(photo credit Uwe Faltermeier)
RELEASE DATE: 16/02/2015
Tangier Sessions tells the oft-told tale: while traveling abroad, nobleman meets guitar. Guitar is too expensive for nobleman and, outraged, he departs. Nobleman quietly returns several days later for guitar but still can’t bring himself to pay the price. Yet nobleman can’t get guitar out of mind (he’s never heard anything like it) – so nobleman buys guitar, then travels the world with it, enchanted, and makes an album while in Tangier.
The slightly expanded version of the story goes like this…on the lookout for something playable – yet portable – last year while living in Geneva, Sir Richard Bishop stumbled into an obscure luthier’s shop in a shadowy lane off the high road. He was unable to find what he was looking for, but as he was leaving, the old shopkeep reached behind an ancient, dusty cabin and produced a model identified only by a tiny sticker inside– “C. Bruno” it read. With no other recognisable attributions, it was clearly an old piece– likely made in the mad, final days of the 19th century. And as for the sound, just to touch it was to hear an instrument of unusual depth, and the experience of playing it was equally exquisite. Sir Richard Bishop describes the experience in his own words as follows…“there was something about it, something I couldn’t quite determine. The guitar had a strange energy, making me wonder about it’s provenance. The sound was amazing. I couldn’t put it down.” But the price forced Sir Rick to put it down and walk out, empty-handed. A couple days later, he was back, to play it again… and back again a couple days after that, his wallet stuffed fat with Swiss Francs. It was as if he’d been enchanted…or cursed.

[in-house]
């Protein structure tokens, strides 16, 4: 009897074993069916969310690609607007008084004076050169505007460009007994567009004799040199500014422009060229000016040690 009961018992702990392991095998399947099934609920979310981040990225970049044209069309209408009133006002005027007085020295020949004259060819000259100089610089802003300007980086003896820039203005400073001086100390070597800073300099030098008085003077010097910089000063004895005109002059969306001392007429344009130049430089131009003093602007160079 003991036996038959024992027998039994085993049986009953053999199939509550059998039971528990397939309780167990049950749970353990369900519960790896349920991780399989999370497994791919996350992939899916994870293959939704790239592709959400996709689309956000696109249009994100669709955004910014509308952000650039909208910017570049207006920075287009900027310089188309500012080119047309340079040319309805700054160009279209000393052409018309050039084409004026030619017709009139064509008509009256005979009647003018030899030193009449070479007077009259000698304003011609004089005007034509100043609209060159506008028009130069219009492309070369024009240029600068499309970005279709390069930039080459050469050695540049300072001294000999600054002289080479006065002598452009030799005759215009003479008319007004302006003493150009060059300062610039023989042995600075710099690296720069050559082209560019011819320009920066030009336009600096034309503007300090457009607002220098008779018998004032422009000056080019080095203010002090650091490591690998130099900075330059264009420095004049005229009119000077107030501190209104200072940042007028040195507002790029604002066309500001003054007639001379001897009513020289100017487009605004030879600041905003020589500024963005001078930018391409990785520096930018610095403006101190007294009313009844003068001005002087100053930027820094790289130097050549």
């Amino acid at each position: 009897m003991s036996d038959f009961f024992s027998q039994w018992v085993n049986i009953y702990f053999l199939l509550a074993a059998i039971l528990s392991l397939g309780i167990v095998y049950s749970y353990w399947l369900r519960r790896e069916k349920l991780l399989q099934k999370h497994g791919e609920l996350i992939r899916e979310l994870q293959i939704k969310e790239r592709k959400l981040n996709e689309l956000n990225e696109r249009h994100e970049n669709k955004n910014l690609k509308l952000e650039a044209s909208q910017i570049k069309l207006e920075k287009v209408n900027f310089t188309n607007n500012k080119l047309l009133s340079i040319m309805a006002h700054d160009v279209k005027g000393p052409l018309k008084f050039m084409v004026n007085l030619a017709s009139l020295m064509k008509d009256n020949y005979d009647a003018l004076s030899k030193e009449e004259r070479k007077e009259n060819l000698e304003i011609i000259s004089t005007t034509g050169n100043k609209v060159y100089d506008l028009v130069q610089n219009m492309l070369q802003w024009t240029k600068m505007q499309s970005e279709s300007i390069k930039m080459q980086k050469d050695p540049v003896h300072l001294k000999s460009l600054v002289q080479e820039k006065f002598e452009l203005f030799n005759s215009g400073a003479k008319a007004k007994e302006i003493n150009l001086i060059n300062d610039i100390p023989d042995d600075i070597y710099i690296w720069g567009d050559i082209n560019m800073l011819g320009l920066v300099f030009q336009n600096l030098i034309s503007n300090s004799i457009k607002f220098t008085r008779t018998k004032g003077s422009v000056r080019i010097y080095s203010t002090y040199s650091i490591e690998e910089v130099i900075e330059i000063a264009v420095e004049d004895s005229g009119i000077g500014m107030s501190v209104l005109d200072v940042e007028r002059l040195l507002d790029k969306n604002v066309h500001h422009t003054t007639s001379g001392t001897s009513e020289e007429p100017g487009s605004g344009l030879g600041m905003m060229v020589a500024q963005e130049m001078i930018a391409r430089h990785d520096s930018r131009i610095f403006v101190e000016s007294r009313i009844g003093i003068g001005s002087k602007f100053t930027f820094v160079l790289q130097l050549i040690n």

Later in the summer, in the company of said guitar, Bishop holed up for a week in a rooftop apartment in Tangier, Morocco. He spent his time feverishly playing; at night, the pieces on this record were improvised and recorded. A heartwarming story, we know.
Alluring from its opening moments, Tangier Sessions unfolds and elongates, chills out and cuts loose in familiar, yet newly unique ways for Sir Richard Bishop. Arriving in the moment that was imagined for them, the songs stretch out, finding themselves in vast, open spaces. Once there, Sir Richard relaxes, yet remains totally focused and present. Meanwhile, the listener is enlightened by the expressiveness and tonality that the guitar and he are capable of, symbiotically, in real time. Tangier Sessions is a singular listening experience, even in the crowded realm of solo acoustic guitar albums. Nobody plays the guitar quite like Sir Richard Bishop – and on Tangier Sessions, he’s found a guitar that nobody but him plays, either.
2. Bound In Morocco
3. Safe House
6. International Zone
7. Let It Come Down